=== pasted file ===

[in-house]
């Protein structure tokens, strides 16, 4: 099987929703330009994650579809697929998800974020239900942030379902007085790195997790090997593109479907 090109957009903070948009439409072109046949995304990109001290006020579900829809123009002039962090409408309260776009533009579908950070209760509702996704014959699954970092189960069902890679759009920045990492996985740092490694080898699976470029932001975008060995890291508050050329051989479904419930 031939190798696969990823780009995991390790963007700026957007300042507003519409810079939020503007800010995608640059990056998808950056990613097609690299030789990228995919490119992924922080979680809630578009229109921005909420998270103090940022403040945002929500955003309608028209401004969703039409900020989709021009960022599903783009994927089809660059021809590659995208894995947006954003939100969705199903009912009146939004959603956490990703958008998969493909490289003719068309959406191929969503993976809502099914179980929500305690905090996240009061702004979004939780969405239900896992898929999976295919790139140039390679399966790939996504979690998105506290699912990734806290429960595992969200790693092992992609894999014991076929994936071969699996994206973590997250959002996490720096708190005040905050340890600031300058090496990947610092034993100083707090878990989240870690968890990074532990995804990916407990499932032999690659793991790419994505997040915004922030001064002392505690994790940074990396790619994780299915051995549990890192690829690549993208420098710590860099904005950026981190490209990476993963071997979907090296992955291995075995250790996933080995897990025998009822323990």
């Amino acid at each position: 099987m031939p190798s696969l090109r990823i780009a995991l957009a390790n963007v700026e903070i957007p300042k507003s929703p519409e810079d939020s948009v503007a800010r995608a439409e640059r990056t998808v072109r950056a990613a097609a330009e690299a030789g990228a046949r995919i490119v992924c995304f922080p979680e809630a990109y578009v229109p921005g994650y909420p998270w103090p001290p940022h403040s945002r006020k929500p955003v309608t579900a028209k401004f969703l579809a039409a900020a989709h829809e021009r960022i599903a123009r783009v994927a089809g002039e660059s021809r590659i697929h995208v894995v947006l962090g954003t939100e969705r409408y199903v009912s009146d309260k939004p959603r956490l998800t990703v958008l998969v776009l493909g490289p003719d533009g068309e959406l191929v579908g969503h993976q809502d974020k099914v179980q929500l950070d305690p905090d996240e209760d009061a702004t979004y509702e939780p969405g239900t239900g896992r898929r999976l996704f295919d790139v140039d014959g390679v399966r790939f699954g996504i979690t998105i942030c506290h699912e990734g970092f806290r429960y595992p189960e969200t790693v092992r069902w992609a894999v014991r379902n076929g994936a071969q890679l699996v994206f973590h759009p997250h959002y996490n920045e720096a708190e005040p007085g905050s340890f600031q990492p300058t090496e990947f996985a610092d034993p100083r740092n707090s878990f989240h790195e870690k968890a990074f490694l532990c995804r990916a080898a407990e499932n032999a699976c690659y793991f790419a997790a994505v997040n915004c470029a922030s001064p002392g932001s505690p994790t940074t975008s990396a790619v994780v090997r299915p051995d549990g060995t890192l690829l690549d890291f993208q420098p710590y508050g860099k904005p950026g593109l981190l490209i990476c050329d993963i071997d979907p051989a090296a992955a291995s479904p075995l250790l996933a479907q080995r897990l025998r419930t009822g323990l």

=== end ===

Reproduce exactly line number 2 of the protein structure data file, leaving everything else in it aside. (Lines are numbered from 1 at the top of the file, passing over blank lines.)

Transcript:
């Protein structure tokens, strides 16, 4: 099987929703330009994650579809697929998800974020239900942030379902007085790195997790090997593109479907 090109957009903070948009439409072109046949995304990109001290006020579900829809123009002039962090409408309260776009533009579908950070209760509702996704014959699954970092189960069902890679759009920045990492996985740092490694080898699976470029932001975008060995890291508050050329051989479904419930 031939190798696969990823780009995991390790963007700026957007300042507003519409810079939020503007800010995608640059990056998808950056990613097609690299030789990228995919490119992924922080979680809630578009229109921005909420998270103090940022403040945002929500955003309608028209401004969703039409900020989709021009960022599903783009994927089809660059021809590659995208894995947006954003939100969705199903009912009146939004959603956490990703958008998969493909490289003719068309959406191929969503993976809502099914179980929500305690905090996240009061702004979004939780969405239900896992898929999976295919790139140039390679399966790939996504979690998105506290699912990734806290429960595992969200790693092992992609894999014991076929994936071969699996994206973590997250959002996490720096708190005040905050340890600031300058090496990947610092034993100083707090878990989240870690968890990074532990995804990916407990499932032999690659793991790419994505997040915004922030001064002392505690994790940074990396790619994780299915051995549990890192690829690549993208420098710590860099904005950026981190490209990476993963071997979907090296992955291995075995250790996933080995897990025998009822323990």